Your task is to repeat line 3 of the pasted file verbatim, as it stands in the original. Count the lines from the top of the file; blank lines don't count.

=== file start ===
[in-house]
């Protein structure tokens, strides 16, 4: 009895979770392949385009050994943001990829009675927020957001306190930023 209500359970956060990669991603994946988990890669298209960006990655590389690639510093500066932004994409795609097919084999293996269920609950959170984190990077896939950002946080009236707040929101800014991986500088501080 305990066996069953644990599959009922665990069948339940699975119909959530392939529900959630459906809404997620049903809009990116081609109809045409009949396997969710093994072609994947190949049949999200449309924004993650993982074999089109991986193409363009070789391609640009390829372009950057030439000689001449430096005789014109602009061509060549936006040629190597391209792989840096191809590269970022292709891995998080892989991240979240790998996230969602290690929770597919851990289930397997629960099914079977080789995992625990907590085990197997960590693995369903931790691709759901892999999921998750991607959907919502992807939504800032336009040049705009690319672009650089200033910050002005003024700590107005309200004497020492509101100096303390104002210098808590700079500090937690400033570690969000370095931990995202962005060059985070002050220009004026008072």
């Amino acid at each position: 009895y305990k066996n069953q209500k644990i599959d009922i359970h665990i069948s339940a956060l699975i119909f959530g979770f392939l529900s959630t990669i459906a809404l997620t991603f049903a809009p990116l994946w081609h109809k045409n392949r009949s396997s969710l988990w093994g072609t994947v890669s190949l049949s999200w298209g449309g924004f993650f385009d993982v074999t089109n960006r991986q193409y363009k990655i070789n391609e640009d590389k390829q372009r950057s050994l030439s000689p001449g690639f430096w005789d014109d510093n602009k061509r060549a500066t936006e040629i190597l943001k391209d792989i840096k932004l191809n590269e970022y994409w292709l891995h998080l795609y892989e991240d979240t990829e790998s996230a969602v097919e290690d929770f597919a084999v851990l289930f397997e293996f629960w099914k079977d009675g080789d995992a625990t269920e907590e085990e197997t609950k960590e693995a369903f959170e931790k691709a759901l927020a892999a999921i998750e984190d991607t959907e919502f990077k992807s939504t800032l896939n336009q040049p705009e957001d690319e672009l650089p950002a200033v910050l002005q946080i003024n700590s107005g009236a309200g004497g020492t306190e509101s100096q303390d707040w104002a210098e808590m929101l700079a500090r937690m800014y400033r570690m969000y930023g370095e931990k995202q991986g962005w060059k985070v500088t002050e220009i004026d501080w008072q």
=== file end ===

């Amino acid at each position: 009895y305990k066996n069953q209500k644990i599959d009922i359970h665990i069948s339940a956060l699975i119909f959530g979770f392939l529900s959630t990669i459906a809404l997620t991603f049903a809009p990116l994946w081609h109809k045409n392949r009949s396997s969710l988990w093994g072609t994947v890669s190949l049949s999200w298209g449309g924004f993650f385009d993982v074999t089109n960006r991986q193409y363009k990655i070789n391609e640009d590389k390829q372009r950057s050994l030439s000689p001449g690639f430096w005789d014109d510093n602009k061509r060549a500066t936006e040629i190597l943001k391209d792989i840096k932004l191809n590269e970022y994409w292709l891995h998080l795609y892989e991240d979240t990829e790998s996230a969602v097919e290690d929770f597919a084999v851990l289930f397997e293996f629960w099914k079977d009675g080789d995992a625990t269920e907590e085990e197997t609950k960590e693995a369903f959170e931790k691709a759901l927020a892999a999921i998750e984190d991607t959907e919502f990077k992807s939504t800032l896939n336009q040049p705009e957001d690319e672009l650089p950002a200033v910050l002005q946080i003024n700590s107005g009236a309200g004497g020492t306190e509101s100096q303390d707040w104002a210098e808590m929101l700079a500090r937690m800014y400033r570690m969000y930023g370095e931990k995202q991986g962005w060059k985070v500088t002050e220009i004026d501080w008072q």